A pretty good round I think. My models seem to be under-predicting margins, something I didn’t really pick up until I started looking at individual games. Having said that, my probabilities are tending to be higher than other models around and that really helped my BITS score.
Perhaps the volatility estimation for player/team performances I’m using is not optimal and I’m getting a skinnier bell curve of simulated results than others. We shall see!
This year I’ll be focussing on tweaking my model, sussing out its strengths and weaknesses and measuring it up against others. Although I have simulated data from the first 10 rounds, that was simulated blind to the actual results, I will be measuring it against results only from this round onwards; just in case my slightly messy code managed to have prior knowledge.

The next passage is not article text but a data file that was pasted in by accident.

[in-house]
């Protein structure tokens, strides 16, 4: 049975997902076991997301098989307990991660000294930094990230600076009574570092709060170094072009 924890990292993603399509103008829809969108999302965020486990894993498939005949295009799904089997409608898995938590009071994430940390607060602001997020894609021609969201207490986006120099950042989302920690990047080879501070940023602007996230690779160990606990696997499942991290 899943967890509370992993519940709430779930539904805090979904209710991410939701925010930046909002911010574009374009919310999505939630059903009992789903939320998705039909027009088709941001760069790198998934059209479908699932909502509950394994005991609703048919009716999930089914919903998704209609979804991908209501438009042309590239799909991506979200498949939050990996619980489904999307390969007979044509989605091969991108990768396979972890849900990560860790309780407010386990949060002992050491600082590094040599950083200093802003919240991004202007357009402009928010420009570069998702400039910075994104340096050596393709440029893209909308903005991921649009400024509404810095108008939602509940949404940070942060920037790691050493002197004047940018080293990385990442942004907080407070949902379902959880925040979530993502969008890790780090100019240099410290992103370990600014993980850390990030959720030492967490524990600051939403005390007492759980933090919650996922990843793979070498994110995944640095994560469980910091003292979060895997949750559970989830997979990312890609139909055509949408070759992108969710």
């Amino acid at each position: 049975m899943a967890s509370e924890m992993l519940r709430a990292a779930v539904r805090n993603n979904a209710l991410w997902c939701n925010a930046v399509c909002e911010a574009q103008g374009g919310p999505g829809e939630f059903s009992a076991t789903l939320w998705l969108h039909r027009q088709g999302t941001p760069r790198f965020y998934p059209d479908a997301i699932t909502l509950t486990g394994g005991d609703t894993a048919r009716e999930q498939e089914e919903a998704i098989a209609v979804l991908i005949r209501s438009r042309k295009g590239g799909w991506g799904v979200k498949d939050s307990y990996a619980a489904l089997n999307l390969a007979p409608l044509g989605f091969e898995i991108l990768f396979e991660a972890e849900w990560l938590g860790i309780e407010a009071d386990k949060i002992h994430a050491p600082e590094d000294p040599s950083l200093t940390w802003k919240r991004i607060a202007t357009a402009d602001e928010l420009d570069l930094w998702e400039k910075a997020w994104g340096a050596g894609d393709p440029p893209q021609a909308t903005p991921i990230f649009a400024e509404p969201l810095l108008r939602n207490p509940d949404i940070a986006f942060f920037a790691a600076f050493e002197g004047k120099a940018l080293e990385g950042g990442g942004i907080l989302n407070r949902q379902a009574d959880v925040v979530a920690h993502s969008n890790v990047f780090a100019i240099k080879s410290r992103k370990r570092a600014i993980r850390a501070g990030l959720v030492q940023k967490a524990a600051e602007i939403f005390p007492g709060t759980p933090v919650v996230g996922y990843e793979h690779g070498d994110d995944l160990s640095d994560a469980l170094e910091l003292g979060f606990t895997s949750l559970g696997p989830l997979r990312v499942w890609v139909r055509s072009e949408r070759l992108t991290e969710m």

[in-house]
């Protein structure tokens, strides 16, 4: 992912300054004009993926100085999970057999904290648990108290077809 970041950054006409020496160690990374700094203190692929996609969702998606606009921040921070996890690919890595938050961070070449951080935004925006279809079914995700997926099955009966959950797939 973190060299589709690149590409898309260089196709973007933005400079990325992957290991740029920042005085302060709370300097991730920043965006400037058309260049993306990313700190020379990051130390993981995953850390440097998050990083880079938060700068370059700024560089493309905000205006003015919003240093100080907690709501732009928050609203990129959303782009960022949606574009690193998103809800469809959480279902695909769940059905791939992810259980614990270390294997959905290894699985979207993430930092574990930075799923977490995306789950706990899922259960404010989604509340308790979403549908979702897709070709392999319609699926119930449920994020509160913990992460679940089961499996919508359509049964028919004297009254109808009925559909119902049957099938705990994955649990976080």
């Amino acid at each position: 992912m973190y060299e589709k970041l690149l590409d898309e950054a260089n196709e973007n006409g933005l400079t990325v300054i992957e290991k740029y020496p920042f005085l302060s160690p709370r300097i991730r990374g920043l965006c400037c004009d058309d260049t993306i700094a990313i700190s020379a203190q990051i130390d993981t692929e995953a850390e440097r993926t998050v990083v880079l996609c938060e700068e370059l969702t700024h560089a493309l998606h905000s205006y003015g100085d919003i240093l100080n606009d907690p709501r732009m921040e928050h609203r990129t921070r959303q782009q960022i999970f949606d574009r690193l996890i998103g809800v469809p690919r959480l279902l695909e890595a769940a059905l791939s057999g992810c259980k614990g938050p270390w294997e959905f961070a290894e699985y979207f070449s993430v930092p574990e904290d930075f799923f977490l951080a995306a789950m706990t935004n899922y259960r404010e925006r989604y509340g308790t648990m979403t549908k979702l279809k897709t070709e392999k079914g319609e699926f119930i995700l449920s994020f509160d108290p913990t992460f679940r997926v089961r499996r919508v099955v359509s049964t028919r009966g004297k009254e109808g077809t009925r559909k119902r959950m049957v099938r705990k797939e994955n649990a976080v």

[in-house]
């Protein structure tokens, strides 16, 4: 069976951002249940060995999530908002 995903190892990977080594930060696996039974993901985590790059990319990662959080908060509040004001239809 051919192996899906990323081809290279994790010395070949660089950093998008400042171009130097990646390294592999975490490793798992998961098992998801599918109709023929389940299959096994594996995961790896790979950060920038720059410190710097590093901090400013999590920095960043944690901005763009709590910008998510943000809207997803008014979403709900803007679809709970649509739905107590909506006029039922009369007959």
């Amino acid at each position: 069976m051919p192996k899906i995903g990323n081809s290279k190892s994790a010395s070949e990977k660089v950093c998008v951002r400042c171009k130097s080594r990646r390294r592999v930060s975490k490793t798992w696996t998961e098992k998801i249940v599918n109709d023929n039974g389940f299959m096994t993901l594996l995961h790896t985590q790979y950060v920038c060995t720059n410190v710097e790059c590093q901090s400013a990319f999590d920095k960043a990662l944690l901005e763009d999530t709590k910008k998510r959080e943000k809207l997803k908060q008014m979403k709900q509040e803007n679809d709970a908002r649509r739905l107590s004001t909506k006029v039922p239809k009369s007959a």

Welcome to the AFL Lab. This project is part of my ongoing education in data analysis. I love footy and numbers, so why not combine the two? I have a strong mathematical background but I’m comparatively weak on the statistics side. This is my attempt to rectify this, in a very reckless and un-rigorous way.
Normally when approaching a problem it is standard practice to start with something simple and add complexity (Occam’s Razor?), but I have gone all-in, throwing stats haphazardly at scikit-learn models. Will it work or will it explode?
My formulation is currently very unrefined, with many parameters (and probably way too many parameters) yet to be tweaked. Nevertheless, having simulated Rounds 1-10, 2018, my model has tipped 63, average margin 28.5 and a bits score of 16.61. According to the Squiggle leaderboard as of today, the leading model is on 62/28.17/14.58.
The model is not completely ready yet (it’s about 5 tips behind in a simulation of 2017), but it’s doing something right. So over the next few weeks I might write a few things about my modelling process and I’ll post round predictions/reviews and any other little fun bits I’ve found.
I’ll probably post a bit more frequently on Twitter at @AFLLab